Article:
Thank you for such thoughtful and insightful writing. I can see why you would upset those who view church roles as offices of power instead of teaching and shepherding and serving. It will be hard for those used to having power to give it up. The Pharisees in Jesus’ time didn’t want to relinquish power either.

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  14. Zrim says:

    Aimee, could you distinguish between complementarianism and patriarchy? When I read you or Du Mez describe the former it sounds like the latter. I’m not much for these categories, but as someone who used to subscribe to complementarianism maybe you could shed some light for me. (Semi-patriarchy?)

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    1. annaandbrent says:

      As I understand it, there are so many definitions of patriarchy, complementarianism, egalitarianism, and feminism. I can hardly find two that definitions that are the same for any of these categories. Patriarchy tends to polarize men and women, as well as categories they term “masculinity” and “femininity.” Patriarchy is always and only hierarchical. Men are superordinate and women are subordinate. Advocates of patriarcy often believe that the woman is subordinate by nature, because of her natural deficiences she cannot lead in any sphere, whether home, church, or society. They might read Genesis 2 and Eve’s being created second and as a helper as proof of her natural weakness as compared to Adam. Some complementarians affirm everything the patriarchy does, but they do not emphasize the woman’s natural inferiority in the same way. Rather, they speak of equality and dignity of personhood before God. They chose to put the emphasis on the term “differing roles.” Sometimes “roles” reduce to the same things believed by those in the patriarchy (women were made to be “busy at home” and for child-bearing, while men were made for dominion). But other times, there is a recognition that the ways that we differ from each other as male and female have everything to do with something more profound, what God is teaching us about himself and all the things he has in store for his people.

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      1. Bill says:

        I appreciate the tone and clarity your comments add, Anna.

        It seems to me that Jesus directly addressed the problem of men ‘exercising authority’-using that very phrase-as wrong in discussing leadership in HIS Kingdom-in matthew 20; the immediate context is quite humorous as two of His disciples use their mother to ‘jockey for position’ among the other disciples-causing great envy… jesus speaks rather plainly that in His Kingdom, what counts is a love manifested in serving others.

        He models this as one of His last acts, before the crucifixion; and of course, Peter has the greatest difficult understanding why Jesus is the one washing his feet….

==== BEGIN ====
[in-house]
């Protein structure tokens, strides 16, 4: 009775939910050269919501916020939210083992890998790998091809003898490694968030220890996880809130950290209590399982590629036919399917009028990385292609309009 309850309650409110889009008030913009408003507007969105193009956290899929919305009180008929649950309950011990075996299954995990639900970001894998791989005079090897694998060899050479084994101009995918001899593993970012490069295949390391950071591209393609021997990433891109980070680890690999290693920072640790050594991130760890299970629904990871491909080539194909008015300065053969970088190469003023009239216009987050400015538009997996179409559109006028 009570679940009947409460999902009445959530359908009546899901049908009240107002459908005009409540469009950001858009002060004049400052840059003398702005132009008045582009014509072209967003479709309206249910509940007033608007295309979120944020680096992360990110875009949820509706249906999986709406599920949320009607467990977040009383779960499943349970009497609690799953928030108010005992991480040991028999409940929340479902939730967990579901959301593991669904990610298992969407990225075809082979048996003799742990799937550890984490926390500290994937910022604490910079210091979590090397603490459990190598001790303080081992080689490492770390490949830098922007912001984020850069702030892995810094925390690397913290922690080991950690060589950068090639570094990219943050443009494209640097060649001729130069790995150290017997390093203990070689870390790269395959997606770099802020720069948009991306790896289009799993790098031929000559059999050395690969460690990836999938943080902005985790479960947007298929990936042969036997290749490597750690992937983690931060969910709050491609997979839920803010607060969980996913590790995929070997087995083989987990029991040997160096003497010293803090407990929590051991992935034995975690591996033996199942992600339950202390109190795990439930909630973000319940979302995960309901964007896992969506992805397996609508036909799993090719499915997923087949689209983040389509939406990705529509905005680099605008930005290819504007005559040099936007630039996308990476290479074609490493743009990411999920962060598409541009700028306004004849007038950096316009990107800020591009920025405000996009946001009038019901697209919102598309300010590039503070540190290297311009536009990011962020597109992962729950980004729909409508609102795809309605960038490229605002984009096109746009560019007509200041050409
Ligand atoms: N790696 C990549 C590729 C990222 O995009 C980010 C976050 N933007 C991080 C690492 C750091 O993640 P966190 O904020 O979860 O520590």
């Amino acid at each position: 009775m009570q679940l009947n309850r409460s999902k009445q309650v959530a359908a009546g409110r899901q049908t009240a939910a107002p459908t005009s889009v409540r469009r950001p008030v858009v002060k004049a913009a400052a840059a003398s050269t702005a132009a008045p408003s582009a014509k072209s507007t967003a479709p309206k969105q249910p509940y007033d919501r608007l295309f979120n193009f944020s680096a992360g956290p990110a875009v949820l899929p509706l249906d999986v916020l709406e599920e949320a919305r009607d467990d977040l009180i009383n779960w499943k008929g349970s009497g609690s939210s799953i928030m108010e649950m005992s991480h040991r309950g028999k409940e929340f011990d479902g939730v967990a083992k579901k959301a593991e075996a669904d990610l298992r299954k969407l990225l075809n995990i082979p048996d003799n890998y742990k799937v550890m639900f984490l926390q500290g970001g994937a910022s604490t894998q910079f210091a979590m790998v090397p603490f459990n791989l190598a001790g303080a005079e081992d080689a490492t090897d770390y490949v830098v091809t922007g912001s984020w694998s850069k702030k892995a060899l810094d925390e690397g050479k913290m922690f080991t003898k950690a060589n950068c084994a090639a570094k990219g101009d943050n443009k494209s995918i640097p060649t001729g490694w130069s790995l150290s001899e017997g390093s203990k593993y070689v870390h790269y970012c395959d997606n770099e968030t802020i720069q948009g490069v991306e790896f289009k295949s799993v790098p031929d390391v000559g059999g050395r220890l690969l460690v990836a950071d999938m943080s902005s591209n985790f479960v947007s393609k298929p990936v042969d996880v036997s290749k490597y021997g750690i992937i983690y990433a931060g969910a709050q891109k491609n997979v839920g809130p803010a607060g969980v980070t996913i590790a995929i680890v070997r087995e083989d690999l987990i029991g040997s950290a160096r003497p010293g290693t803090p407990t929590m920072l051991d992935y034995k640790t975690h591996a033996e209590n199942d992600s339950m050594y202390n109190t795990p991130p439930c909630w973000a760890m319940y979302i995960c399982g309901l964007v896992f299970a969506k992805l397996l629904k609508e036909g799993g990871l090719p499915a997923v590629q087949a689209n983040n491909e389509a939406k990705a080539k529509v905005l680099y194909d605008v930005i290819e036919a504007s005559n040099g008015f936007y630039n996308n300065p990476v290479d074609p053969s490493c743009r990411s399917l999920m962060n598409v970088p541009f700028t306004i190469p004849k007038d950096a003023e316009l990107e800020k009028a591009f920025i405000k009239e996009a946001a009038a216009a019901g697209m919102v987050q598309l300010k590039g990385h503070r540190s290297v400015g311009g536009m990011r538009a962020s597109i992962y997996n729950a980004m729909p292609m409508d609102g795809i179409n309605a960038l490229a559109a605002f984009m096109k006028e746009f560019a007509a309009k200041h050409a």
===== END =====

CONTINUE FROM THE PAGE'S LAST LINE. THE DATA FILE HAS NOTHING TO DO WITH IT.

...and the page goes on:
Authority in the Kingdom of God is visible when men given responsiblity to care for the souls of the very sheep Jesus died for, recognize this as an awesome responsibility and LOVE PEOPLE WELL….

        The complementarinan error is more subtle but equally simple to identify. Essentially, it’s not even necessary to look at Jesus and be a complementarian who meets the ROLES quite well. and our culture underscores that manly men PROVIDE well-in strict material terms; that men PROTECT others, too–as manly men like PETER_who was sure to grab one of the TWO swords that were available to the twelve men (noteably, Jesus did NOT take the other one); Jesus then RASHLY strikes off the ear of the LOWLIEST among those who came to take Jesus captive, and once again, we see GOD LAUGHING at this FOLLY of our MODERN VIEW of ‘manhood’-as Jesus HEALS the ear of the man peter so rashly struck in PROTECTING DEFENSIVE POSTURE…

        Peter had to learn the hard way what TRUE manhood in Jesus’ kingdom is-and he speaks plainly to it in his letter, repeating the Words of Jesus in Matthew 20, essentially…

        But back to these ‘roles’…

        rather than REDEFINIGN CULTURAL MANHOOD in terms of roles; why not actually look at the author and perfector of our faith, JESUS, shown us in all four gospels.

        We have a clue given by Jesus Himself, to guide this look. It’s given us by Luke, in the fourth chapter of the gospel of Luke, when Jesus quotes from a long passage that describes the kingdom we now stand in, that He initiated through the blood of a New Covenant. a kingdom begun by our King, who set aside His very GLORY, taking on the lowly form of a man, to become a SERVANT… He came to speak the GOOD NEWS that the promised Messiah has come, not in mere words, but in HIS LIFE and ACTIONS, as He fulfilled the prophesy Luke records:

        Luke 4:17 And the book of the prophet Isaiah was handed to Him. And He opened the book and found the place where it was written,